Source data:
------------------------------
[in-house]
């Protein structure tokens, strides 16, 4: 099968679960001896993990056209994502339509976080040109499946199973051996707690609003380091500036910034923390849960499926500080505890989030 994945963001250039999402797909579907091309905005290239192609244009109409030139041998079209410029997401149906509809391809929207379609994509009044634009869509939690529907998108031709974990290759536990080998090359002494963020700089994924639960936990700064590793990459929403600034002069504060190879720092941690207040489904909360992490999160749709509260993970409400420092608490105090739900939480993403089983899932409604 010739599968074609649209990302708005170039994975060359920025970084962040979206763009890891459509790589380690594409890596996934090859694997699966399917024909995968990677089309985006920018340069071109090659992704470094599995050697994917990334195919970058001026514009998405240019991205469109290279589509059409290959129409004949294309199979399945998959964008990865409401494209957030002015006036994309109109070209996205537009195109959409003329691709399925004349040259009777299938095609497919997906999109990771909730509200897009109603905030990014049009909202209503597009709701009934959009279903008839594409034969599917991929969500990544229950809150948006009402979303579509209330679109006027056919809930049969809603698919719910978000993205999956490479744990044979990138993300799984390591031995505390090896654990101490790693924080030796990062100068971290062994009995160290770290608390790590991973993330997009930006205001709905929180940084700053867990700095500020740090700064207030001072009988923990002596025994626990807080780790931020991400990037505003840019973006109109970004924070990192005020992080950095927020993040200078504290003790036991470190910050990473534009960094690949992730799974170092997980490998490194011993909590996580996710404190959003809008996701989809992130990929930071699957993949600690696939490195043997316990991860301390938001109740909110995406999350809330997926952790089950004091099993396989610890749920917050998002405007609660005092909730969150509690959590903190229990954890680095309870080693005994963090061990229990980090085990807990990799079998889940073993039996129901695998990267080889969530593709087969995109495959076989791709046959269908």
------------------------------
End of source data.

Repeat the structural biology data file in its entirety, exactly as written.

[in-house]
């Protein structure tokens, strides 16, 4: 099968679960001896993990056209994502339509976080040109499946199973051996707690609003380091500036910034923390849960499926500080505890989030 994945963001250039999402797909579907091309905005290239192609244009109409030139041998079209410029997401149906509809391809929207379609994509009044634009869509939690529907998108031709974990290759536990080998090359002494963020700089994924639960936990700064590793990459929403600034002069504060190879720092941690207040489904909360992490999160749709509260993970409400420092608490105090739900939480993403089983899932409604 010739599968074609649209990302708005170039994975060359920025970084962040979206763009890891459509790589380690594409890596996934090859694997699966399917024909995968990677089309985006920018340069071109090659992704470094599995050697994917990334195919970058001026514009998405240019991205469109290279589509059409290959129409004949294309199979399945998959964008990865409401494209957030002015006036994309109109070209996205537009195109959409003329691709399925004349040259009777299938095609497919997906999109990771909730509200897009109603905030990014049009909202209503597009709701009934959009279903008839594409034969599917991929969500990544229950809150948006009402979303579509209330679109006027056919809930049969809603698919719910978000993205999956490479744990044979990138993300799984390591031995505390090896654990101490790693924080030796990062100068971290062994009995160290770290608390790590991973993330997009930006205001709905929180940084700053867990700095500020740090700064207030001072009988923990002596025994626990807080780790931020991400990037505003840019973006109109970004924070990192005020992080950095927020993040200078504290003790036991470190910050990473534009960094690949992730799974170092997980490998490194011993909590996580996710404190959003809008996701989809992130990929930071699957993949600690696939490195043997316990991860301390938001109740909110995406999350809330997926952790089950004091099993396989610890749920917050998002405007609660005092909730969150509690959590903190229990954890680095309870080693005994963090061990229990980090085990807990990799079998889940073993039996129901695998990267080889969530593709087969995109495959076989791709046959269908």